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Playing ‘Pokemon Go’ Is Potentially a Huge Security Risk If You’re Using Your Google Account on iOS [Update: Will be fixed soon.]

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While we’ve already established that Pokemon Go (Free) is on track to be bigger than sliced bread, not everything is as awesome as it seems in the land of Pokemon. As discovered by Adam Reeve, principal architect of the security firm RedOwl, if you’re playing Pokemon Go via logging in through your Google Account, you’re potentially giving Niantic and Pokemon Go access to everything on your Google account. What can you do with full access to a Google account? Well, as Reeve points out:

Let me be clear – Pokemon Go and Niantic can now:

  • Read all your email
  • Send email as you
  • Access all your Google drive documents (including deleting them)
  • Look at your search history and your Maps navigation history
  • Access any private photos you may store in Google Photos
  • And a whole lot more

Sure enough, I double checked my own Google Account, and Pokemon Go has full access to everything. Oddly enough, Niantic’s other game, Ingress (Free), which also uses your Google account only requests permission to basic account info:

Screen Shot 2016-07-11 at 1.49.06 PM

The other option for playing on iOS is by using a Club Pokemon account, but it seems the whole Club Pokemon system has been offline ever since Pokemon Go got slammed so hard. Also, there doesn’t appear to be any way to transition from a Google account to a Club Pokemon account, as your progress is locked to your account. Right now, this is all feeling kind of gross as Google really ties you into their ecosystem and I really, really don’t like the idea that Pokemon Go has access to send email as me.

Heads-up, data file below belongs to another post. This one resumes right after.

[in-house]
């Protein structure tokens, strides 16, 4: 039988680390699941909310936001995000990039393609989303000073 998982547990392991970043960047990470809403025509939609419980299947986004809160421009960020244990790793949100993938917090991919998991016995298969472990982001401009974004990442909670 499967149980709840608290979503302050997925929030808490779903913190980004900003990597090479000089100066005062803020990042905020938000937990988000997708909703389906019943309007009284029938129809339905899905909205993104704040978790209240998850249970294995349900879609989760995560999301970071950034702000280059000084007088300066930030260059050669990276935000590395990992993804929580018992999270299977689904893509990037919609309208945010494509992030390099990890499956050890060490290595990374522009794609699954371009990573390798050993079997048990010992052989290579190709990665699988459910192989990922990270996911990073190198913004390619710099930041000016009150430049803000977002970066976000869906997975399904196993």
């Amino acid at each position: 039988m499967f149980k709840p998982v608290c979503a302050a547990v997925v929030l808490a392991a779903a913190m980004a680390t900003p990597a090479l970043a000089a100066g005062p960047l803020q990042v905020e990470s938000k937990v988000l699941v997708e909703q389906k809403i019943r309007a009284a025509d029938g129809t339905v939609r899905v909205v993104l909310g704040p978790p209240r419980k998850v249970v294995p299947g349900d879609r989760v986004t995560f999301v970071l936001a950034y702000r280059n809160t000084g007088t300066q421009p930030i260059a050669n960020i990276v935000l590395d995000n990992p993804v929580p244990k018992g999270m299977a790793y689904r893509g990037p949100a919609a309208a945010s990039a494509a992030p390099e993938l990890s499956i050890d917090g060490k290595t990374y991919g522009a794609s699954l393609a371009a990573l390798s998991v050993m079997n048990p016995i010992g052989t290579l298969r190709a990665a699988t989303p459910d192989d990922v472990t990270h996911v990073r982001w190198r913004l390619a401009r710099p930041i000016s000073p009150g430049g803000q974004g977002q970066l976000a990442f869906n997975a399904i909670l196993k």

If you want to check what access Pokemon Go and other apps connected to your Google account have, click here, log in, and then go to the connected apps & sites link. Also, while you’re in there, it’s a good idea to revoke access to stuff you’re not using anymore. We’re going to keep a close eye on this, so stay tuned for updates on how this all ends up unfolding.

Update: Unsurprisingly, it turns out this was just an error on Niantic’s part. The Verge received the following statement from them:

“We recently discovered that the Pokémon GO account creation process on iOS erroneously requests full access permission for the user’s Google account. However, Pokémon Go only accesses basic Google profile information (specifically, your User ID and email address) and no other Google account information is or has been accessed or collected. Once we became aware of this error, we began working on a client-side fix to request permission for only basic Google profile information, in line with the data that we actually access. Google has verified that no other information has been received or accessed by Pokémon Go or Niantic. Google will soon reduce Pokémon Go’s permission to only the basic profile data that Pokémon Go needs, and users do not need to take any actions themselves."

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